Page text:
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Injection room without provable effect

Publisert 2003-08-06

One injection room, established in Sydney, Australia in May 2001 has been evaluated after 18 months. The researchers did not succeed in showing any preventative effects on overdose mortality.

3810 persons were registered as visitors in the injection room in Sydney during the 18 months long trial period. The visits varied from 1 to 646 visits pr. Registered user, on average 15 visits per user. 56 861 injections were carried out during the period. At 61 per cent of the visits there was injected heroin, and there was injected cocaine at 30 percent of the visits.

Comments: If one suppose that every one of these persons carried out on average 2 injections a day (which is low - at least for heroin users), one persons injections during the period would have counted up to around 1000 injections (500 days of 2 injections) on average and for the whole group something around 3 810 000 injections. Even if the real number of injections should be only half of that number, one can see that the injection room covered only a small fraction of the total number of injections in the group during that period.

409 overdoses were treated in the injection room, which renders about 7,2 overdoses per 1000 visits. 329 of these were heroin related (60 per cent) while 60 were cocaine related (15 per cent. 13 (3 percent) were related to benzodiazepines and 7 (2 per cent) were related to other opiates.

Comments: 409 overdoses is a high figure. If the rate of overdoses should have been as high also outside the shooting gallery, the same group would have had an occurrence of 27 022 overdoses outside the injection room during the same period, or 1501 overdoses per month. It is not probable that the figure was that high. The report says there was about 20-40 ambulance missions because of overdoses every month in the Kings Cross area, where the injection room is situated, even covering persons who were not registered injection room visitors. One can here probably see the same effect as also has been observed in The Netherlands and Germany, that the injection room visitors feel sure to be rescued in case of overdose and therefore take bigger doses within the injection room than outside. Taking into account the great risk for lasting brain damage that every overdose represents, the high number of overdoses in the injection room is particularly precarious.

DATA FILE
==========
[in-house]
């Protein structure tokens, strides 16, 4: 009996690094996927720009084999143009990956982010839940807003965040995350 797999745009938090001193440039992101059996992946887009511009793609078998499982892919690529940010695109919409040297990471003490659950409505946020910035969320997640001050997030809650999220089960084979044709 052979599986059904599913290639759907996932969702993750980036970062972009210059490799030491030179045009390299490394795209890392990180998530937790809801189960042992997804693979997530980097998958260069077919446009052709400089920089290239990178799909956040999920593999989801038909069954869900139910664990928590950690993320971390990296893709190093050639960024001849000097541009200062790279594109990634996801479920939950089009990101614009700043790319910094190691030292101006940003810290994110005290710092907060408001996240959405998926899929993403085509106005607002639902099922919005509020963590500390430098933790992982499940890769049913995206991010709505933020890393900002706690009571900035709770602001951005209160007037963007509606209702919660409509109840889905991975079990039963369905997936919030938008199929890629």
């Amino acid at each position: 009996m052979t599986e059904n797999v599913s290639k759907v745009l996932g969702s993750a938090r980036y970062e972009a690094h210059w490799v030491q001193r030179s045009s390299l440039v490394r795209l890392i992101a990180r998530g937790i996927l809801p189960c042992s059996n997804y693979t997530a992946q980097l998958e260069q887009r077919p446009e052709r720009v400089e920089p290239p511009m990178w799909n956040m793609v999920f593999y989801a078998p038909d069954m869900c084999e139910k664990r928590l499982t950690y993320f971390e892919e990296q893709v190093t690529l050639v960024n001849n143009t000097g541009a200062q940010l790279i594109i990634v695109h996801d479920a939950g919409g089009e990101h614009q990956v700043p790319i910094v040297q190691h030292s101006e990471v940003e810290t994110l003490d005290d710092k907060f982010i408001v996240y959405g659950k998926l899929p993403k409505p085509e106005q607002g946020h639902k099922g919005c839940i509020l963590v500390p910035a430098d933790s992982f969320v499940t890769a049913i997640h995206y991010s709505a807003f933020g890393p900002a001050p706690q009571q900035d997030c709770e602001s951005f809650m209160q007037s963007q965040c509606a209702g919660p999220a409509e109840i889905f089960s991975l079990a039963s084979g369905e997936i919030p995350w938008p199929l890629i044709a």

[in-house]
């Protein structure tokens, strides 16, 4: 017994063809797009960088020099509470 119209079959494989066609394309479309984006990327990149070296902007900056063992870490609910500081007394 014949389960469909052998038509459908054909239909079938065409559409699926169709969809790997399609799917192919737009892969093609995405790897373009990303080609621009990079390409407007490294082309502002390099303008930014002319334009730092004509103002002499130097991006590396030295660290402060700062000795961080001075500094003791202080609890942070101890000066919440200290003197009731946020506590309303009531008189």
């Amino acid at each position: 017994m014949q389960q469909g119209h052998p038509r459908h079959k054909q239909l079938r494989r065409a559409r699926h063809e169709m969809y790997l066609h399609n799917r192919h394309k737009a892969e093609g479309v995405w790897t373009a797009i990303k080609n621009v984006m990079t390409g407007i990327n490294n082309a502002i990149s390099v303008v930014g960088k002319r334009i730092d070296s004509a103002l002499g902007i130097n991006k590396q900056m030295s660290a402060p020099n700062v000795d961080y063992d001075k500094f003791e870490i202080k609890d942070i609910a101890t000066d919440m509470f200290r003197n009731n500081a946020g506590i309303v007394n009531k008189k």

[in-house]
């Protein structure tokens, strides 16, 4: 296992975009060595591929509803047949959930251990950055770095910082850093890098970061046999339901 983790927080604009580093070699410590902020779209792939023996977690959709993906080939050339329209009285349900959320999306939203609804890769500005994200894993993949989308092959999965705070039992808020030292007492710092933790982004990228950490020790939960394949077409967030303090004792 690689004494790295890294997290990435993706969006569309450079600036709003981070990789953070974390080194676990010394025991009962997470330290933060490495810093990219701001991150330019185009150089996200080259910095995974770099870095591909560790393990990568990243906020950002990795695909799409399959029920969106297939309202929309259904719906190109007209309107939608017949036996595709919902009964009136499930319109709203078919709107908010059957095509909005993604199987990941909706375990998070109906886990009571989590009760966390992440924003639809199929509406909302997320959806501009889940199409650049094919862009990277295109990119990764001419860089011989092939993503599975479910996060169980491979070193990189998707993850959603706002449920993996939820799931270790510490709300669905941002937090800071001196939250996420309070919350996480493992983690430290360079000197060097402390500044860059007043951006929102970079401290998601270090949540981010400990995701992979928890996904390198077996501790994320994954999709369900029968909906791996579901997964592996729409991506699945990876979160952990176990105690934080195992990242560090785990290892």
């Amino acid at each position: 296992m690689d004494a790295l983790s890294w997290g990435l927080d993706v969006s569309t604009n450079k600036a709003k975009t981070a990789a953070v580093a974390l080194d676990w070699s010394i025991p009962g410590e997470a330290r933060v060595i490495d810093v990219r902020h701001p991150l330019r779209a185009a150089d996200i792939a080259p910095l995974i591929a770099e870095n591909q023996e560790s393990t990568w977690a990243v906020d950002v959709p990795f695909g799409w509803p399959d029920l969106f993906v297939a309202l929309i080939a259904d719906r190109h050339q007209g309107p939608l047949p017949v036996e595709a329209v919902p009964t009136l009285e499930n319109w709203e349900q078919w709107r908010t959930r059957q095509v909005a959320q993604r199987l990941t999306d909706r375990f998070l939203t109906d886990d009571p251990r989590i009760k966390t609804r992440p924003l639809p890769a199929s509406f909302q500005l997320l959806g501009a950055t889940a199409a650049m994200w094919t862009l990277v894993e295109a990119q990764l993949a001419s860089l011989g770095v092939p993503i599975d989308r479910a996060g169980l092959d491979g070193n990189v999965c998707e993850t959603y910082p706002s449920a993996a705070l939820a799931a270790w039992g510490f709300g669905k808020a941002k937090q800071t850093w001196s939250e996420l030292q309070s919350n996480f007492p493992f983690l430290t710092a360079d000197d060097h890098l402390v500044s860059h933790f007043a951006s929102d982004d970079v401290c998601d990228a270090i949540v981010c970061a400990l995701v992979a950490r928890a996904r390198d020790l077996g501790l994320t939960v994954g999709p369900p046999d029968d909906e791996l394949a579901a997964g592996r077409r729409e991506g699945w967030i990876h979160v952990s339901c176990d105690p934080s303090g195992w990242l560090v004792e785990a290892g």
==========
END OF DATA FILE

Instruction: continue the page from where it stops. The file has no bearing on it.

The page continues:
During the preceding months before the opening of the injection room the number of overdose ambulance missions and overdose deaths was very significantly reduced in the Kings Cross area, as well as in the whole New South Wales region. This reduction is in the report attributed to a reduction of availability of heroin in Australia at that point of time.

The reduction in opiate overdose deaths went on after the opening of the injection room, both in the Kings Cross area and in the whole of New South Wales. This reduction is in the report attributed to an ongoing reduction of heroin availability. It was not possible to discern the injection rooms eventual share of this reduction in ambulance missions to overdoses from that of the general reduction in heroin availability The share of ambulance missions to opiate overdoses in the Kings Cross area in the opening hours of the injection room changed very little from the same calendar period preceding the injection room trial. It was not possible to prove that the presence of the injection room influenced the number of overdose deaths in the Kings Cross area.

Comments: Considering the low coverage of injections, which this injection room has, it would have been very optimistic to expect significant effects on ambulance missions and overdose mortality. There are so many factors influencing the frequency of overdoses and the mortality from it. The Heroin availability is one of them. But also general trends, in which phase of an heroin epidemic the area or the city finds itself, the dissemination of methadone, the availability of health care service for drug addicts and so on. In Oslo the overdose mortality has been reduced by more than half the two last years. This development cannot be attributed to the reduction of heroin ensuing the Afghan war alone. And there is still no injection room.

The report says it's likely that the injection room staff averted some overdose deaths among those who visited the room, as a part of the 329 heroin overdoses, which were handled by the staff, might have been lethal if they had occurred elsewhere. On the background of such an assumption the researchers assume that the staff members have prevented at least 4 deaths per year.

Comment: These are assumptions, which cannot be documented. It would be as relevant to speculate how many of the overdoses occurring in the injection room that would not have happened if the injection room hadn't been there. Neither have there been any attempts to assess if any of the injection room visits resulted in an overdose or an overdose death ensuing the visit, when the visitor had left the injection room.

In Norway there is now a campaign going on in some media in order to influence politicians and the public opinion in favour of injection rooms. An example is one article in the paper Aftenposten last Sunday. The headline says: "Researchers: Injection room saves lives. The Injection room in Sydney is a success, comprehensive investigation shows". Those of you, who can read Norwegian, can read the article here. You can read an Australian point of view here here.

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